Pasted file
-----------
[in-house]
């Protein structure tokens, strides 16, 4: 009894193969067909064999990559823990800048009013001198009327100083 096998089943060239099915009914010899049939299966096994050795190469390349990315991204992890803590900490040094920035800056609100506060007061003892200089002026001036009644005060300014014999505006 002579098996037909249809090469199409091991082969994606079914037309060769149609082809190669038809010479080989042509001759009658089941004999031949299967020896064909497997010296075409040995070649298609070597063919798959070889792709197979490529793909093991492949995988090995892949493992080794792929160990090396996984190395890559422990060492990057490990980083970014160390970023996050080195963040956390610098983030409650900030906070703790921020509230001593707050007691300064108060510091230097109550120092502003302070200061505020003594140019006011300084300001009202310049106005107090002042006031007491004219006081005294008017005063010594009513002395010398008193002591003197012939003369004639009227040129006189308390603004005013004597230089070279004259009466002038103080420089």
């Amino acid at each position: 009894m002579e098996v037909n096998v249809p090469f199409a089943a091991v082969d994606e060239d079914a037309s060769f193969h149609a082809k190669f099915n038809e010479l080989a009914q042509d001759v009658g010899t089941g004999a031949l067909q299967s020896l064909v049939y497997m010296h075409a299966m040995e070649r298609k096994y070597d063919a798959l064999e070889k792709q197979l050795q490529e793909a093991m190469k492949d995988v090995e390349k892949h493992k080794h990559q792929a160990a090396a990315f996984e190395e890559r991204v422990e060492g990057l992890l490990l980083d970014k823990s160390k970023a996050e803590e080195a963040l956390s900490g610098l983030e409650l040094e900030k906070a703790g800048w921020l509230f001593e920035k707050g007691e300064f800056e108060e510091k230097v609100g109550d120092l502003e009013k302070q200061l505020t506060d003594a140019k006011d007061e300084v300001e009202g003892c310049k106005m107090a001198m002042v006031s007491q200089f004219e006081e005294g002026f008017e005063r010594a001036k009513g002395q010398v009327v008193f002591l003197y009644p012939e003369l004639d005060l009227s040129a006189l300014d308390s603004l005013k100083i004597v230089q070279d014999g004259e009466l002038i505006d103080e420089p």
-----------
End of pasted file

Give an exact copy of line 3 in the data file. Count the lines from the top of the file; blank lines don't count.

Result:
């Amino acid at each position: 009894m002579e098996v037909n096998v249809p090469f199409a089943a091991v082969d994606e060239d079914a037309s060769f193969h149609a082809k190669f099915n038809e010479l080989a009914q042509d001759v009658g010899t089941g004999a031949l067909q299967s020896l064909v049939y497997m010296h075409a299966m040995e070649r298609k096994y070597d063919a798959l064999e070889k792709q197979l050795q490529e793909a093991m190469k492949d995988v090995e390349k892949h493992k080794h990559q792929a160990a090396a990315f996984e190395e890559r991204v422990e060492g990057l992890l490990l980083d970014k823990s160390k970023a996050e803590e080195a963040l956390s900490g610098l983030e409650l040094e900030k906070a703790g800048w921020l509230f001593e920035k707050g007691e300064f800056e108060e510091k230097v609100g109550d120092l502003e009013k302070q200061l505020t506060d003594a140019k006011d007061e300084v300001e009202g003892c310049k106005m107090a001198m002042v006031s007491q200089f004219e006081e005294g002026f008017e005063r010594a001036k009513g002395q010398v009327v008193f002591l003197y009644p012939e003369l004639d005060l009227s040129a006189l300014d308390s603004l005013k100083i004597v230089q070279d014999g004259e009466l002038i505006d103080e420089p």